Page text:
he had thought it was Martha, and now he knew it was, for the old

miller had told him more of the girl, and had wrung his heart with

pity. She had been ill a long while. The "furriners " had seized old

Jasper's cahin and land. The girl was homeless, and she did not

know it, for no one had the heart to tell her. She was living with

the Braytons; and every day she went to the cabin, "moonin'' n'

sorrowin' aroun'," as old Gabe said; and she was much changed.

Once more the miller came-for the last time, he said, firmly.

Crump had trailed him, and had learned where Rome was. The

search would begin next day-perhaps that very night-and Crump

would guide the soldiers. Now he must go, and go quickly. The

boy, too, sent word that unless Rome went, he would have

something to tell. Old Gabe saw no significance in the message;

but he had promised to deliver it, and he did. Rome wavered then;

Steve and himself gone, no suspicion would fall on the lad. If he

were caught, the boy might confess. With silence Rome gave

assent, and the two parted in an apathy that was like heartlessness.

Only old Gabe's shrunken breast heaved with something more than

weariness of descent, and Rome stood watching him a long time

before he turned back to the cave that had sheltered him from his

enemies among beasts and men. In a moment he came out for the

last time, and turned the opposite way. Climbing about the spur, he

made for the path that led down to the river. When he reached it he

glanced at the sun, and stopped in indecision. Straight above him

was a knoll, massed with rhododendrons, the flashing leaves of

which made it like a great sea-wave in the slanting sun, while the

blooms broke slowly down over it like foam. Above this was a

gray sepulchre of dead, standing trees, more gaunt and spectre-like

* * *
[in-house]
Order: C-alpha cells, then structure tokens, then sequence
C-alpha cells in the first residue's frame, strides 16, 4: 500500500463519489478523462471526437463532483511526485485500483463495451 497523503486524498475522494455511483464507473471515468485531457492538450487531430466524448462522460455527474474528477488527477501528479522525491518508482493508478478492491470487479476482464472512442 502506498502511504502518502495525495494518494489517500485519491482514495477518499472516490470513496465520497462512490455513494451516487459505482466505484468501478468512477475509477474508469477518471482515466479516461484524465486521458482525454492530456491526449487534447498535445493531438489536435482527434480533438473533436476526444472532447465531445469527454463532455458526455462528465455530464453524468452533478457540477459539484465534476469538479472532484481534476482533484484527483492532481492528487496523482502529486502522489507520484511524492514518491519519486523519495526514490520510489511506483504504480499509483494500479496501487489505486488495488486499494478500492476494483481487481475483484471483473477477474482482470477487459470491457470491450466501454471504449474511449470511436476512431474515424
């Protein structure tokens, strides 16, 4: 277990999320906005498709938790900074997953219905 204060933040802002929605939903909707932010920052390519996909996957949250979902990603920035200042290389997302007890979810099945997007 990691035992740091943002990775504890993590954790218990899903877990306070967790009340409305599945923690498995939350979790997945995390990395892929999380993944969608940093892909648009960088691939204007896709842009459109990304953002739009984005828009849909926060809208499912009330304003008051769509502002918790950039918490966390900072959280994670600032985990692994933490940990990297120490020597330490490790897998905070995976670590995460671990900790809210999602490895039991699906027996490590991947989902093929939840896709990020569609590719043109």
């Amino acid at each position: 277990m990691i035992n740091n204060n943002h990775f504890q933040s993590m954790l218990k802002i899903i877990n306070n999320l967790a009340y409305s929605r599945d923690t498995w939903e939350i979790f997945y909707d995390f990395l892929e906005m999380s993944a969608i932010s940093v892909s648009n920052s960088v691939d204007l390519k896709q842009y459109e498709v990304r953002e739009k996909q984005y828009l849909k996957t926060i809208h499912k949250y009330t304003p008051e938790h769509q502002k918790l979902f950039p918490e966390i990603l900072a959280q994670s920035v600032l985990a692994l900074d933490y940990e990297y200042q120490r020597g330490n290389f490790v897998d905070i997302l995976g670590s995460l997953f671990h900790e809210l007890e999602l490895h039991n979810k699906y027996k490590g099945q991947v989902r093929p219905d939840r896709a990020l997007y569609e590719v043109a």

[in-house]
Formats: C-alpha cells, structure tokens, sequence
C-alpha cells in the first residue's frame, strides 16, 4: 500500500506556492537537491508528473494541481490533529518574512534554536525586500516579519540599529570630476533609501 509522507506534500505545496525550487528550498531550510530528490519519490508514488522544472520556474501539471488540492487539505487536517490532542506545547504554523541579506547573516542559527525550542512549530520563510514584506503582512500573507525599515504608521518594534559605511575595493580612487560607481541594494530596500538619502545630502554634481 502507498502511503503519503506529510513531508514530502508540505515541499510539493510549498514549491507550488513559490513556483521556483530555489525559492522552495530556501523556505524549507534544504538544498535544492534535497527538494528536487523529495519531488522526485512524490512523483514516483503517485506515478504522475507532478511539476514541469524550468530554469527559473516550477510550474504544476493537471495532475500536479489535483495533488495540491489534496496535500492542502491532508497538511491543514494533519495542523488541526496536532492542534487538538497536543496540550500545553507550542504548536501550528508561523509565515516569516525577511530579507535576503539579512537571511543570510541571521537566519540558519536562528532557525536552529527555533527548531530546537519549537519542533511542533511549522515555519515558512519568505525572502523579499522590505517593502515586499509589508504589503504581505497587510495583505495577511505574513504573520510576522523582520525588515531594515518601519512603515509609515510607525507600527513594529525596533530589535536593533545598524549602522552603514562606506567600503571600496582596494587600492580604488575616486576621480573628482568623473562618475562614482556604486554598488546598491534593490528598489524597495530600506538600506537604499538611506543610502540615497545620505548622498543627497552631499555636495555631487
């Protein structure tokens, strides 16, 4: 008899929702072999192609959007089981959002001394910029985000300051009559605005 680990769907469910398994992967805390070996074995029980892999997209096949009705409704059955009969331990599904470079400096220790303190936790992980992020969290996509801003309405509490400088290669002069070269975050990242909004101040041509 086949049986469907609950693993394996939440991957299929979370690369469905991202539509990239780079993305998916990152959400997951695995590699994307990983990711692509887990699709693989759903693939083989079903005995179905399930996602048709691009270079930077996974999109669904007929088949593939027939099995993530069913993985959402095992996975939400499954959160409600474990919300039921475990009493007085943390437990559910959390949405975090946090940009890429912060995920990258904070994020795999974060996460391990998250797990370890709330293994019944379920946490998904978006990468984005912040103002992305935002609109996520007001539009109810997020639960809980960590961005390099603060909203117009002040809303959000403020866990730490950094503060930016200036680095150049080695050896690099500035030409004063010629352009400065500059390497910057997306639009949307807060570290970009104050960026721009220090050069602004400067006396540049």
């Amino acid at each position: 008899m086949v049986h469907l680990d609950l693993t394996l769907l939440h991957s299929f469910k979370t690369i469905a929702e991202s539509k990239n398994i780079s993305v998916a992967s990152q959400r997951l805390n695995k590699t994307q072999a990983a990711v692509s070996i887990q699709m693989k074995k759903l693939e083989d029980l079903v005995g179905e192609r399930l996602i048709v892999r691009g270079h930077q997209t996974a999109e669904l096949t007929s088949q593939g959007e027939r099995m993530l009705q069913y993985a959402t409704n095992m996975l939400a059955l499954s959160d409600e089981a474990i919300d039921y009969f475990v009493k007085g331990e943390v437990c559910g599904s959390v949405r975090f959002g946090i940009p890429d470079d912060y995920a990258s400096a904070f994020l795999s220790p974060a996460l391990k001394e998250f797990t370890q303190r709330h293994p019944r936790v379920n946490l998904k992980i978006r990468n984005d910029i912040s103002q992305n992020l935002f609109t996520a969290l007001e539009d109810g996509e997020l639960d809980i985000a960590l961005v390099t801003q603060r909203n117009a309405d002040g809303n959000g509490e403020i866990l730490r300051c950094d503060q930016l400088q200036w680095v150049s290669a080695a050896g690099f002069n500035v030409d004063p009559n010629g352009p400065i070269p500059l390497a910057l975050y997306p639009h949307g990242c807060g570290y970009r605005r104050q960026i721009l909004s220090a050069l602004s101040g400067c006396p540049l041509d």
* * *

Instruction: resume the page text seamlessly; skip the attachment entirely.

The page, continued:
than ever, with the rich life of summer about it. Higher still were a

dark belt of stunted firs and the sandstone ledge, and above

these-home. He was risking his liberty, his life. Any clump of

bushes might bristle suddenly with Winchesters. If the soldiers

sought for him at the cave they would at the same time guard the

mountain paths; they would guard, too, the Stetson cabin. But no

matter-the sun was still high, and he turned up the steep. The ledge

passed, he stopped with a curse at his lips and the pain of a

knife-thrust at his heart. A heap of blackened stones and ashes

was before him. The wild mountain-grass was growing up about it.

The bee-gums were overturned and rifled. The garden was a

tangled mass of weeds. The graves in the little family

burying-ground were unprotected, the fence was gone, and no

boards marked the last two ragged mounds. Old Gabe had never

told him. He, too, like Martha, was homeless, and the old miller

had been kind to him, as the girl's kinspeople had been to her.

For a long while he sat on the remnant of the burned and broken

fence, and once more the old tide of bitterness rose within him and

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